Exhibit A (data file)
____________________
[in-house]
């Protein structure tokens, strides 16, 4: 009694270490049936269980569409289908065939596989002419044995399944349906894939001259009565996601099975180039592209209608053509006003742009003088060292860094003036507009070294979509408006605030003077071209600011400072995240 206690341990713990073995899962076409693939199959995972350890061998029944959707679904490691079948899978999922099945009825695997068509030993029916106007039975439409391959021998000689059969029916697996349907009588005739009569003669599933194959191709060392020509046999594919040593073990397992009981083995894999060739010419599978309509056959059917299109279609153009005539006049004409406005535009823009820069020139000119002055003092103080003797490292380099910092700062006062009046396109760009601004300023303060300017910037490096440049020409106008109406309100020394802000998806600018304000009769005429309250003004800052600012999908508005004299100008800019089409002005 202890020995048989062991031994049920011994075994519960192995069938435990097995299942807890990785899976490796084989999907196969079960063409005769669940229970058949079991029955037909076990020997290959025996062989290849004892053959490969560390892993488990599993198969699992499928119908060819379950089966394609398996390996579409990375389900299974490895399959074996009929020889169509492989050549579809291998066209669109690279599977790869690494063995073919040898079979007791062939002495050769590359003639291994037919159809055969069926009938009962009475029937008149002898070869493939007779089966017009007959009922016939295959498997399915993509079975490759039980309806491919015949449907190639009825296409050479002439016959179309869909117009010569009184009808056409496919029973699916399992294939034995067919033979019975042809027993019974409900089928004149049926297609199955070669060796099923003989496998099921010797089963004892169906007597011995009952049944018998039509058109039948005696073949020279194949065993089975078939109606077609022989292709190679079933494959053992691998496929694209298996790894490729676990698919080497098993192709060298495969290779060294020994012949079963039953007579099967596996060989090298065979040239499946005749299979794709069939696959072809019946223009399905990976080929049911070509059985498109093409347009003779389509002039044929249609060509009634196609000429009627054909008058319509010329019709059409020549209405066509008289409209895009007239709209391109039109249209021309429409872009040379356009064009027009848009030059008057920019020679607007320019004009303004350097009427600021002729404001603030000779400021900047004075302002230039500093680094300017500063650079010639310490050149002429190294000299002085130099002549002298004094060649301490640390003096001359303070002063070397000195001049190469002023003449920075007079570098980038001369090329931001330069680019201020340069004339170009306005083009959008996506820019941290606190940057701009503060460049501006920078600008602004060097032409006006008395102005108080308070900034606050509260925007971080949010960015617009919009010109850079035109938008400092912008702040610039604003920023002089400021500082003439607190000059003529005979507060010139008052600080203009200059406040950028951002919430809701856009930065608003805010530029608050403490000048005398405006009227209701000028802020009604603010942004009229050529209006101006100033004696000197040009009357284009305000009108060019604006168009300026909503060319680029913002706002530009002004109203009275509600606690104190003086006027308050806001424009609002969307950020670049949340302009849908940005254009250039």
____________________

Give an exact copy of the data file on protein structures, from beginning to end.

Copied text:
[in-house]
């Protein structure tokens, strides 16, 4: 009694270490049936269980569409289908065939596989002419044995399944349906894939001259009565996601099975180039592209209608053509006003742009003088060292860094003036507009070294979509408006605030003077071209600011400072995240 206690341990713990073995899962076409693939199959995972350890061998029944959707679904490691079948899978999922099945009825695997068509030993029916106007039975439409391959021998000689059969029916697996349907009588005739009569003669599933194959191709060392020509046999594919040593073990397992009981083995894999060739010419599978309509056959059917299109279609153009005539006049004409406005535009823009820069020139000119002055003092103080003797490292380099910092700062006062009046396109760009601004300023303060300017910037490096440049020409106008109406309100020394802000998806600018304000009769005429309250003004800052600012999908508005004299100008800019089409002005 202890020995048989062991031994049920011994075994519960192995069938435990097995299942807890990785899976490796084989999907196969079960063409005769669940229970058949079991029955037909076990020997290959025996062989290849004892053959490969560390892993488990599993198969699992499928119908060819379950089966394609398996390996579409990375389900299974490895399959074996009929020889169509492989050549579809291998066209669109690279599977790869690494063995073919040898079979007791062939002495050769590359003639291994037919159809055969069926009938009962009475029937008149002898070869493939007779089966017009007959009922016939295959498997399915993509079975490759039980309806491919015949449907190639009825296409050479002439016959179309869909117009010569009184009808056409496919029973699916399992294939034995067919033979019975042809027993019974409900089928004149049926297609199955070669060796099923003989496998099921010797089963004892169906007597011995009952049944018998039509058109039948005696073949020279194949065993089975078939109606077609022989292709190679079933494959053992691998496929694209298996790894490729676990698919080497098993192709060298495969290779060294020994012949079963039953007579099967596996060989090298065979040239499946005749299979794709069939696959072809019946223009399905990976080929049911070509059985498109093409347009003779389509002039044929249609060509009634196609000429009627054909008058319509010329019709059409020549209405066509008289409209895009007239709209391109039109249209021309429409872009040379356009064009027009848009030059008057920019020679607007320019004009303004350097009427600021002729404001603030000779400021900047004075302002230039500093680094300017500063650079010639310490050149002429190294000299002085130099002549002298004094060649301490640390003096001359303070002063070397000195001049190469002023003449920075007079570098980038001369090329931001330069680019201020340069004339170009306005083009959008996506820019941290606190940057701009503060460049501006920078600008602004060097032409006006008395102005108080308070900034606050509260925007971080949010960015617009919009010109850079035109938008400092912008702040610039604003920023002089400021500082003439607190000059003529005979507060010139008052600080203009200059406040950028951002919430809701856009930065608003805010530029608050403490000048005398405006009227209701000028802020009604603010942004009229050529209006101006100033004696000197040009009357284009305000009108060019604006168009300026909503060319680029913002706002530009002004109203009275509600606690104190003086006027308050806001424009609002969307950020670049949340302009849908940005254009250039």